To USB or Not to USB


USB 3.0 at IDF 2010

In the USB 3.0 community at IDF 2010, lots of USB 3.0 demonstrations

TI demonstrated their USB 3.0 chips.

 TI SuperSpeed USB 3.0 to SATA chip TUSB9260TI USB 3.0


TI USB 3.0 to SATA chip TUSB9260 connected to an SSD.






TI SuperSpeed USB 3.0 to SATA chip TUSB9260 connected to a BluRay Drive



Same chip connected to a BluRay Drive





TI SN65LVPE502 SuperSpeed USB ReDriver



TI SuperSpeed USB Re-Driver.  This enables longer USB cables without a Hub.








TUSB8040 SuperSpeed USB Hub 

And on the right,  you can see the TI SuperSpeed Hub.  Several USB 3.0, 2.0, and 1.1 devices connect to the hub. (I forgot to take a picture of the entire system)

For a short write-up of IDF Day 1 Keynote and the USB Community, visit TI’s USB Blog





At IDF, DisplayLink’s demonstrated Video streaming using USB 3.0  as reported by Laptop Magazine in the Video below.


Our booth neighbor in the USB 3.0 community, Gigabyte gave an early look at their Motherboards.  They all seem to have USB 3.0.  FutureLooks posted a terrific video on YouTube.  You can see the Synopsys booth and my hand in the background.  



USB 3.0 Design Challenges and USB IP

I’ve heard some weird conspiracy theories on why USB 3.0 isn’t taking off.  I simply don’t believe any of them.  USB 3.0 is hard.  Everyone working on USB 3.0 works long hours, and managers fail to understand the true challenges of USB 3.0.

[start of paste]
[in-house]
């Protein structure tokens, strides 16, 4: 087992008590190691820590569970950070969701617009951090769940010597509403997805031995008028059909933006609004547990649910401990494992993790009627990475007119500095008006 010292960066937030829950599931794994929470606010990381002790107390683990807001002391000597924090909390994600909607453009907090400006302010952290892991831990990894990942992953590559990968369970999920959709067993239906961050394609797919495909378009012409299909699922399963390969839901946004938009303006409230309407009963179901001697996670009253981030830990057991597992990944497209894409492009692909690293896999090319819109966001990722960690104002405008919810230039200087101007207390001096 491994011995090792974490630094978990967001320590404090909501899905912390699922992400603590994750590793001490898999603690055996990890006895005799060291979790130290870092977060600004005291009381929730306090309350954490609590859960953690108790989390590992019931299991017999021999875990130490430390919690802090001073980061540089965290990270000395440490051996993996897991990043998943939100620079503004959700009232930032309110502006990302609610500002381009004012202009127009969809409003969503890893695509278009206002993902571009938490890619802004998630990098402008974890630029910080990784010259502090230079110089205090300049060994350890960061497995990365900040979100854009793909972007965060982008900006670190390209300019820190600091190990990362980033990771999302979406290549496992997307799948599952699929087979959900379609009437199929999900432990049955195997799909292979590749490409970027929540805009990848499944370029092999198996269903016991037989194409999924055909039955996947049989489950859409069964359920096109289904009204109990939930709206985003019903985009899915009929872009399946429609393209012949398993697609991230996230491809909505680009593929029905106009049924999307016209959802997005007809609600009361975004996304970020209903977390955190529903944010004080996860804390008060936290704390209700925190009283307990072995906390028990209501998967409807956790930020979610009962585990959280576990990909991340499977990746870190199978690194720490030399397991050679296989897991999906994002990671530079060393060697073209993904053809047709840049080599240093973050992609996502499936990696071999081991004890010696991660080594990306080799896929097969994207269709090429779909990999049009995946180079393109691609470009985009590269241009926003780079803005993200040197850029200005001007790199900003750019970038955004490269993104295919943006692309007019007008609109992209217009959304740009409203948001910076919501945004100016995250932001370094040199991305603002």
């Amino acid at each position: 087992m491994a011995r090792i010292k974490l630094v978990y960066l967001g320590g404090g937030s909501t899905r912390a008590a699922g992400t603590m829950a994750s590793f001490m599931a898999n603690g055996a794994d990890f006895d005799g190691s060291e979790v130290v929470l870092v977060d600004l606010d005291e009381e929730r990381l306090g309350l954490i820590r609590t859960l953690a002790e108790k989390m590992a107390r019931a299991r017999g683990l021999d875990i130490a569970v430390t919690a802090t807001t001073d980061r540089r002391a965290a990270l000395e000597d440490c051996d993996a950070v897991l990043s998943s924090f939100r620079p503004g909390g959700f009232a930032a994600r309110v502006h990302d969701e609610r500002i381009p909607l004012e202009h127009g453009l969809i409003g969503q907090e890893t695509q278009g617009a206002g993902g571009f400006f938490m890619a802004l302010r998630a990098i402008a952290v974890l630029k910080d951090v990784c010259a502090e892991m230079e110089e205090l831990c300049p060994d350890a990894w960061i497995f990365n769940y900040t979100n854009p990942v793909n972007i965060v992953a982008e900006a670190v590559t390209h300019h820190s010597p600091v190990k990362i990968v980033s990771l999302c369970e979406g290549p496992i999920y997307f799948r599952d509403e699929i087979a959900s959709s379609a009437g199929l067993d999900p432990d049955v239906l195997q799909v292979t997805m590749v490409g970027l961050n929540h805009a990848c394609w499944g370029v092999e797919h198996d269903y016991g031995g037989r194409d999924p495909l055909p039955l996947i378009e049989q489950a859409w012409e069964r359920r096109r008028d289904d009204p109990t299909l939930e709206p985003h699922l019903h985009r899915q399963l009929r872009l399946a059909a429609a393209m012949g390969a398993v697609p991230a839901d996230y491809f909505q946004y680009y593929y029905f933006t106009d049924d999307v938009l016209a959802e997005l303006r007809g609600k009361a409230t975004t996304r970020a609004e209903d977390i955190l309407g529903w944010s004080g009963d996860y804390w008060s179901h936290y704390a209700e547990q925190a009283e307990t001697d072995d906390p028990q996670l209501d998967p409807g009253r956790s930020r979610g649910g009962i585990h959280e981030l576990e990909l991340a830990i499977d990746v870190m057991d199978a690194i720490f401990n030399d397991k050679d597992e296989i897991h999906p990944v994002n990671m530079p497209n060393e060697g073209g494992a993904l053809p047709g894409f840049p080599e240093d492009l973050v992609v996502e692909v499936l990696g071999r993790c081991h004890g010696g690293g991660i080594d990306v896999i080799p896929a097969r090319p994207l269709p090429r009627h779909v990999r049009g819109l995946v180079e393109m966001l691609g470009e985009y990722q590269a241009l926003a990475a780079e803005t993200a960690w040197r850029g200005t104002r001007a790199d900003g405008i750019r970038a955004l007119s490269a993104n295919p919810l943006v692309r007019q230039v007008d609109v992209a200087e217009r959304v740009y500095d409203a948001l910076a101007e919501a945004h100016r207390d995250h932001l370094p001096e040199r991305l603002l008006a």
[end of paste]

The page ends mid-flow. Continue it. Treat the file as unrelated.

Manager: It’s just like USB 2.0, it’s just faster right?

Engineer: No, it has to support all USB 3.0, 2.0, and 1.1 speeds


Manager: It’s just like PCIexpress right?

Engineer: No, it has to support all USB 3.0, 2.0, and 1.1 speeds.  The 2.0 PHY is different. The Protocol is completely different.  The PHY uses spread spectrum clocking. 

Manager: Can’t you reuse the USB 2.0 stuff we have?

Engineer: No, it’s a different protocol. We can’t get the USB 3.0 speeds if we reuse the 2.0 stuff.


Manager: Why does this take so long?

Engineer: It’s hard.

So, the host chip makers face unexpected challenges in their deployment like working transceivers.  I hope they all succeed because the industry needs every chip maker to get certified and get products out there.

For me, it points to the fact that USB 3.0 isn’t as easy as anyone thinks.  We have the IP at Synopsys.  The PHYs. The Digital Cores. The VIP. The System Level Models.  It all works.  The PHY and the Device have received certification in multiple designs now.  Choose your IP wisely.


 120 Certified SuperSpeed USB 3.0 Produc

Despite the difficulties Host providers have encountered, the EETimes reports that the USB-IF has certified 120 USB 3.0 products.  About 9-10 chips support these 120 products, I expect more in Q4 and many, many more in 2011.


The Synopsys Recycling Center


My office, when I returned from IDF.

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